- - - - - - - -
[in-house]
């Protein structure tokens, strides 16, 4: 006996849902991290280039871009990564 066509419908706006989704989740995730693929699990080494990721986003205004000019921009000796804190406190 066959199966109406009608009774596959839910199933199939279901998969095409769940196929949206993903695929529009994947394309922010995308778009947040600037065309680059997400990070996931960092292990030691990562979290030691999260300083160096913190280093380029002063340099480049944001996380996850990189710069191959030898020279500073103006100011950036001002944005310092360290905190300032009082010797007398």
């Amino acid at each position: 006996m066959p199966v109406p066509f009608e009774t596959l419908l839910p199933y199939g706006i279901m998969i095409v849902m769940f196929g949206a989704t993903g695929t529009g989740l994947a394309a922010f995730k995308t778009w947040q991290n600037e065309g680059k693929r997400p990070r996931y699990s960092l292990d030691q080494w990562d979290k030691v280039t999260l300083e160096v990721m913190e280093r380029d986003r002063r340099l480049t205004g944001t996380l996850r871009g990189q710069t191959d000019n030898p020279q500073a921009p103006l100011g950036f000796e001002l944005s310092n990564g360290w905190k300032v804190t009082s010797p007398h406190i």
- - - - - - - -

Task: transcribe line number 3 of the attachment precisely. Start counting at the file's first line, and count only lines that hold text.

């Amino acid at each position: 006996m066959p199966v109406p066509f009608e009774t596959l419908l839910p199933y199939g706006i279901m998969i095409v849902m769940f196929g949206a989704t993903g695929t529009g989740l994947a394309a922010f995730k995308t778009w947040q991290n600037e065309g680059k693929r997400p990070r996931y699990s960092l292990d030691q080494w990562d979290k030691v280039t999260l300083e160096v990721m913190e280093r380029d986003r002063r340099l480049t205004g944001t996380l996850r871009g990189q710069t191959d000019n030898p020279q500073a921009p103006l100011g950036f000796e001002l944005s310092n990564g360290w905190k300032v804190t009082s010797p007398h406190i």